Friday, November 03, 2006

3035 Teenagers and high risk behavior

Although we were all shaking our heads around here when an Ohio State freshman was killed trying to exit an elevator in which 24 young bodies were packed (a 6' x 7' space), we sort of knew what was going through their heads when each followed the other on the way to that young man's death. Kids that age don't seem to understand consequences, and that's what Sharon Begley was writing about in her Health column today in the WSJ. She says there is new evidence that teens underestimate risk--of STDs, pregnancy, drunk driving, etc. She wrote:

"Young people are especially bad at resisting risk when they are with their peers and when they make decisions on the spur of the moment--the emotional brain hijacks the logical one, so knowing the numberical risk of driving drunk won't stop them. That information is suppressed." So apparently is the knowledge about weight loads in elevators, even though it's posted in every elevator I've ever been on. So apparently is experience, since many of these kids had probably been in that same elevator when it balked between floors with fewer passengers.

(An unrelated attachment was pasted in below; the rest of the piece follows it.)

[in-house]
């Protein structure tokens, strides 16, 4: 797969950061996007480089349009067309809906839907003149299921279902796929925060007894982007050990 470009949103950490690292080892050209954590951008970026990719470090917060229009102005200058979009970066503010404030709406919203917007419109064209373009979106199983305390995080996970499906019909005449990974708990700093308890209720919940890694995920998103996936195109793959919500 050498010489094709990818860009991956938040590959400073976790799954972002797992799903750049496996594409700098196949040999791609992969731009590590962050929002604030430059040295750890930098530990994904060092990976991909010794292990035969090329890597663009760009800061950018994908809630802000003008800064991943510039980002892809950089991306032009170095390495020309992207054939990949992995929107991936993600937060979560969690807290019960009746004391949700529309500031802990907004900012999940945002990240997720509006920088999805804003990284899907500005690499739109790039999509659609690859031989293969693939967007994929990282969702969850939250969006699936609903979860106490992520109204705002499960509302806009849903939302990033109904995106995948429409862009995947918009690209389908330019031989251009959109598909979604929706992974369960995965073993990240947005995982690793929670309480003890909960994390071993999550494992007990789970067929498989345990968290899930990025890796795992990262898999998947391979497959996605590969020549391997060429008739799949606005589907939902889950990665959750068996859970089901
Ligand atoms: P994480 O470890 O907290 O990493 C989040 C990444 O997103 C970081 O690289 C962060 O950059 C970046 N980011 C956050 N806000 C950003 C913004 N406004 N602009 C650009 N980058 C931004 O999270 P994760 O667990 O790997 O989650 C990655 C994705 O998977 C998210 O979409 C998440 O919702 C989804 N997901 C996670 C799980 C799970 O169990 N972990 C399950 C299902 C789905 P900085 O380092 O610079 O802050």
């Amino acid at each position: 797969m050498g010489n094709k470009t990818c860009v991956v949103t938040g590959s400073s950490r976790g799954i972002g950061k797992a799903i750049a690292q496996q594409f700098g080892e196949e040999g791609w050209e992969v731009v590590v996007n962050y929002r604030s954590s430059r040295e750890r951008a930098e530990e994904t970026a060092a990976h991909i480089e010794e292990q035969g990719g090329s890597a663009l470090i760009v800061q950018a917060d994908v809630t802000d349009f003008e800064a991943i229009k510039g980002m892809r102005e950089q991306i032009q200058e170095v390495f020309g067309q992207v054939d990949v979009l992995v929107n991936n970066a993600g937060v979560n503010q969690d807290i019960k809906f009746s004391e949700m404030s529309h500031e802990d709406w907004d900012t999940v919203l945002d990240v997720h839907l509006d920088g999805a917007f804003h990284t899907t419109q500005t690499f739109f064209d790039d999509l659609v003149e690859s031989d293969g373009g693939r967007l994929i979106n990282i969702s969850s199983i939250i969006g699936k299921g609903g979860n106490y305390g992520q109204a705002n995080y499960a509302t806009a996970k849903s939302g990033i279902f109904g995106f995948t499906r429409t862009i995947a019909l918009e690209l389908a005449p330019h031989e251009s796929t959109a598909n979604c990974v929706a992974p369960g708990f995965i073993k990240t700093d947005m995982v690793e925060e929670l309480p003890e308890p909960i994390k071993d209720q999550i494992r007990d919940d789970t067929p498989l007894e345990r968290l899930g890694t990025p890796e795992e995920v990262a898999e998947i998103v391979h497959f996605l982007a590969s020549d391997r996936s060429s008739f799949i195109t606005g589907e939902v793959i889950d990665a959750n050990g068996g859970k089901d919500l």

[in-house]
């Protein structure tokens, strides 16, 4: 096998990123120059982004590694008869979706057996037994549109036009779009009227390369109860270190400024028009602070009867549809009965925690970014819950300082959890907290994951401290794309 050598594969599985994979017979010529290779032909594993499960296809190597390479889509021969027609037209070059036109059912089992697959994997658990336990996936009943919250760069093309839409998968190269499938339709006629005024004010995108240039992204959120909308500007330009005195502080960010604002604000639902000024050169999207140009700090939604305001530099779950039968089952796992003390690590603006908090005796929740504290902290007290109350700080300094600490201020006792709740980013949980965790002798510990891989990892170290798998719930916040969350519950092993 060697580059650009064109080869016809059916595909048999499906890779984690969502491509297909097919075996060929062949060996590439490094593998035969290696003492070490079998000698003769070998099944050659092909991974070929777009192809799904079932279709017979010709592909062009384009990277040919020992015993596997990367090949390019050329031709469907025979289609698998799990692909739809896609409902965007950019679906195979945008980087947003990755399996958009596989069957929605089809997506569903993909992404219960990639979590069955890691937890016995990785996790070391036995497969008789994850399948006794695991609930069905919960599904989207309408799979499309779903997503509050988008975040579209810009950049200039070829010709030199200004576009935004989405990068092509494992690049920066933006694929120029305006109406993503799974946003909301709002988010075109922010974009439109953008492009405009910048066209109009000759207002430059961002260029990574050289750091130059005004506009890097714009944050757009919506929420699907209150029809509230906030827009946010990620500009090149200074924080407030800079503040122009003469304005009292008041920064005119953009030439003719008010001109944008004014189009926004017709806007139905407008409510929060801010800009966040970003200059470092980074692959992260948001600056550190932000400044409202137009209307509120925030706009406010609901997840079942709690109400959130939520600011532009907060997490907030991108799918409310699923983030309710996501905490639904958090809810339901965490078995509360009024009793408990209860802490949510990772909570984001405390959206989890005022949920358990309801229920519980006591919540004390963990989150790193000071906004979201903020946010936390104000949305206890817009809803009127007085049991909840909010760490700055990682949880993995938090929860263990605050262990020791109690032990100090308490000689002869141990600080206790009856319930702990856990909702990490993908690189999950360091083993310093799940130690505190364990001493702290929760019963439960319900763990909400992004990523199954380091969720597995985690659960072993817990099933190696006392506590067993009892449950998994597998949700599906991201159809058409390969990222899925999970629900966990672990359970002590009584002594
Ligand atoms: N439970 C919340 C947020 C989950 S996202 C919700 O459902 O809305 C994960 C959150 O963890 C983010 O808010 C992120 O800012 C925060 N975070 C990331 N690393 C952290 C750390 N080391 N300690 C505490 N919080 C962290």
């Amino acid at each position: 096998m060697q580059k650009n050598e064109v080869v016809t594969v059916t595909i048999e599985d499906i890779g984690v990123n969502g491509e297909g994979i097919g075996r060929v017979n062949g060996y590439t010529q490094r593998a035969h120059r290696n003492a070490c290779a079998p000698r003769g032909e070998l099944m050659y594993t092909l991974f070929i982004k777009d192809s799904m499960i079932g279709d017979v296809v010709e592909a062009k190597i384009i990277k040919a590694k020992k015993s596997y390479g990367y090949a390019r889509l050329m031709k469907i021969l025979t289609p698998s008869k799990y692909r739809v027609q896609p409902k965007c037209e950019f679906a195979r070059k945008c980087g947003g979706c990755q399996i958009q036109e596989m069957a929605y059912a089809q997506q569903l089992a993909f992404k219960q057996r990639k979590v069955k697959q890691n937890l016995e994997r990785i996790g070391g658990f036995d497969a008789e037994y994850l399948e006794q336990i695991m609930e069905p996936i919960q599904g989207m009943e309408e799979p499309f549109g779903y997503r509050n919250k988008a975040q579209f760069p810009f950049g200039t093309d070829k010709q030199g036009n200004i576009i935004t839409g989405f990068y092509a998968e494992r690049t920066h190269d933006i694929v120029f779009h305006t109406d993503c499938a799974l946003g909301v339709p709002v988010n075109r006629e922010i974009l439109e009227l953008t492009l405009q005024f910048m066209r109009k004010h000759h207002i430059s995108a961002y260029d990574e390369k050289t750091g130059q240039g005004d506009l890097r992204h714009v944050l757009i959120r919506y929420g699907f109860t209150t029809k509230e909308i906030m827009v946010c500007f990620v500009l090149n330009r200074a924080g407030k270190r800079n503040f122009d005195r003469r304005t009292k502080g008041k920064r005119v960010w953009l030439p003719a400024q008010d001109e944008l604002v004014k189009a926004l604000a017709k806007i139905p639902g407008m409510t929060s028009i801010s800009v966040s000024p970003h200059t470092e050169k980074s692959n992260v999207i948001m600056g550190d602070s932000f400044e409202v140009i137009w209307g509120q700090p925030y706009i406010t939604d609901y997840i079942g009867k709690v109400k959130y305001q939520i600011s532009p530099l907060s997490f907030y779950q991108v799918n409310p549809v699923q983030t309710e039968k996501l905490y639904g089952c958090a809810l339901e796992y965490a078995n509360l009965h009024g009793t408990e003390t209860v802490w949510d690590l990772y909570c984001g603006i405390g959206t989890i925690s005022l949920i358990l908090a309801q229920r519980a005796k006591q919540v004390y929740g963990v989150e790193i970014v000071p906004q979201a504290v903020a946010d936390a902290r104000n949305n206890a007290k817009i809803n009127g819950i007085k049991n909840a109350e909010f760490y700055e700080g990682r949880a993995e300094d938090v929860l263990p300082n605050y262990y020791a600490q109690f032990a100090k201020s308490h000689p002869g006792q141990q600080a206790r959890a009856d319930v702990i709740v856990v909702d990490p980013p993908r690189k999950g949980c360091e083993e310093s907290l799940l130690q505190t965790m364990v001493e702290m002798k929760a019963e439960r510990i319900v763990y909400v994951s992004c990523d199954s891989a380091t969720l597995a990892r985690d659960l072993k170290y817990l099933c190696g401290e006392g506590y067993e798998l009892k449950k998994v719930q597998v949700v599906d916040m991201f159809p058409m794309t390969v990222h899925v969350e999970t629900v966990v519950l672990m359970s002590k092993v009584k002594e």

I was reading her article and watching the people coming in to Panera's (bakery, deli specializing in fresh and creative meals) for the Friday Follies--that's where someone from the office buys a huge shopping bag full of goodies to take in to work--brownies, huge bagels (about 450 calories) with packets of cream cheese, sweet rolls, bear claws, etc. I'm guessing 90% of the people I saw in line were overweight, and about 10% were grossly obese. All were adults.

If education, experience, pain, poor health, medical warnings, peer pressure and controlled impulsivity mean anything, Ms. Begely, why are adults not using these in making day-to-day food decisions?

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